It’s been a tough few weeks for queer youth. We’ve had five (at least that we know of and have gotten media attention) gay youth take their lives as a direct result of bullying or harassment based on their sexual orientation.
It reveals a truth we all know–it’s really hard to be different, especially as a young person. Middle and High School are hard as hell for anyone, let alone someone who is singled out for being different–especially being gay. While I was never bullied about my sexuality growing up (I wasn’t out after all, although that didn’t stop a few people from calling out my queerness way before I ever admitted it) I suppressed it for the very same reason–I knew that it wasn’t okay. I knew it wasn’t okay that I had a crush on my math tutor and thought about kissing her sometimes. So I went through the motions of trying on heterosexuality–all the way until three years into college when I finally felt safe enough to be real to myself.
This kind of self-protection isn’t accessible to everyone. Some folks are just too different to pass under the radar. Some choose not to pass, and have to deal with the completely unsafe environment created by many of our schools and communities for queer kids. I think it’s important to note that all of the kids who’ve passed in this recent weeks were male-assigned. That’s not because it isn’t difficult to be a female-assigned LGBT person, but there is a different (and often more brutal) policing that happens to young boys and male-assigned kids. Any hint of femininity is targeted, where as girls can get away with being a bit of a tomboy, at least sometimes. Homophobia is also related to sexism folks.
Every time a kid feels unsafe, gets physically hurt, takes their own life, is a win for the homophobes and bigots who use fear and intimidation to get what they want.
We’re fighting back because our lives depend on it.
Possibly the only good news about these recent events is the media attention (and resultant activism) that they are generating.
LGBT teen suicide is not a new problem. According to the Trevor Project, “Lesbian, gay, and bisexual youth are up to four times more likely to attempt suicide than their heterosexual peers (Massachusetts Youth Risk Survey 2007).”
Here is a round up of recent responses, videos and action taken in response what’s happened.
US Secretary of Education Arne Duncan spoke out:
“This week, we sadly lost two young men who took their own lives for one unacceptable reason: they were being bullied and harassed because they were openly gay or believed to be gay. These unnecessary tragedies come on the heels of at least three other young people taking their own lives because the trauma of being bullied and harassed for their actual or perceived sexual orientation was too much to bear.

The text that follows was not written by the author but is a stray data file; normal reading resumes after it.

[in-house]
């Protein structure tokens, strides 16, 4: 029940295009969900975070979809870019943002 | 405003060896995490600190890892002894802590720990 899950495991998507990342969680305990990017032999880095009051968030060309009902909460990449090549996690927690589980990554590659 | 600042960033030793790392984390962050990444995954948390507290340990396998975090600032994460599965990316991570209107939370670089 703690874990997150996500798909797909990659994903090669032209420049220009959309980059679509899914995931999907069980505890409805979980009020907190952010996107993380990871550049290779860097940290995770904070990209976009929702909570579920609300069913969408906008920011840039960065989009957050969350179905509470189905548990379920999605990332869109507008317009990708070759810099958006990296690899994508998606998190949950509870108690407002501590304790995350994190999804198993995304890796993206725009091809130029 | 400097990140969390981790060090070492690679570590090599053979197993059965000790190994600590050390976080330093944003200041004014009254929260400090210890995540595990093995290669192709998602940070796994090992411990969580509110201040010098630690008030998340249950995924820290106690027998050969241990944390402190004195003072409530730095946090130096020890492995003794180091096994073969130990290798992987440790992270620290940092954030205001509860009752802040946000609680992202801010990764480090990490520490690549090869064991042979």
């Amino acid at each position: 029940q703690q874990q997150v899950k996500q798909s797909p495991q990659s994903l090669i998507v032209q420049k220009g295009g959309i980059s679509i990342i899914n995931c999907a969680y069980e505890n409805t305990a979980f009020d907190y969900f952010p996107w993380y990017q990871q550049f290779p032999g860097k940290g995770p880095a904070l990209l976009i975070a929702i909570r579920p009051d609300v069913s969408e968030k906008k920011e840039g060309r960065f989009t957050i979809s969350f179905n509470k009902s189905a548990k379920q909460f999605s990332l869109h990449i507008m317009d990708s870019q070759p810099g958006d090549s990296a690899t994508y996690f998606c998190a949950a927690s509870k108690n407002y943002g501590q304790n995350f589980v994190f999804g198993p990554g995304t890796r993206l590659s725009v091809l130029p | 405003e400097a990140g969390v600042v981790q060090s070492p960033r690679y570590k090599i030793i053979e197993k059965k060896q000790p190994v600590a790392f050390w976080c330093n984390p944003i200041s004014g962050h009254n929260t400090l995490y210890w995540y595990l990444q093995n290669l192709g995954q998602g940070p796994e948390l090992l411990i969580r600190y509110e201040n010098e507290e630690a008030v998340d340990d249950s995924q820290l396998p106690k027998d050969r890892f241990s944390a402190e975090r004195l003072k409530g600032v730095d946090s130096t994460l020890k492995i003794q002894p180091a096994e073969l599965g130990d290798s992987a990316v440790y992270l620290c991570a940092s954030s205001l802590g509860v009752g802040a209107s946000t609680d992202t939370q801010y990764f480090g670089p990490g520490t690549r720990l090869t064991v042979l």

“This is a moment where every one of us – parents, teachers, students, elected officials, and all people of conscience – needs to stand up and speak out against intolerance in all its forms. Whether it’s students harassing other students because of ethnicity, disability or religion; or an adult, public official harassing the President of the University of Michigan student body because he is gay, it is time we as a country said enough. No more. This must stop.”
Hopefully he’ll follow his words with concrete actions from the Administration.
The openly gay University of Michigan student body president who is being bullied by a staffer in the state Attorney General’s office that Vanessa wrote about last week breaks the silence.
In response to Dan Savage’s It Gets Better Project, some people have been saying that it’s not enough.
Author S. Bear Bergman:
“It Gets Better”? Swell. No disrespect to the people who have contributed video to that project in with great and loving hearts, but it’s simply not enough. What about the “It Sucks Now” project?
Give your videocamera to a student; let them film what life is like for someone tagged as queer or trans or gender-nonconforming at their school. Then fill YouTube with those videos. Send them to principals, PTAs, school boards, legislators, religious leaders and let them see the physical and emotional brutality some of their students are suffering, and others are meting out. Demand to know why this behavior is tolerated, why nothing is being done for these students.
There’s nothing about this project—nothing about participating in this project—that prevents people from doing more. Indeed, I would hope that participating in this raises awareness and leaves people feeling obligated to do more.
And finally, one of the many inspirational videos coming out of the It Gets Better Project:
And the always awesome gender rebel Kate Bornstein: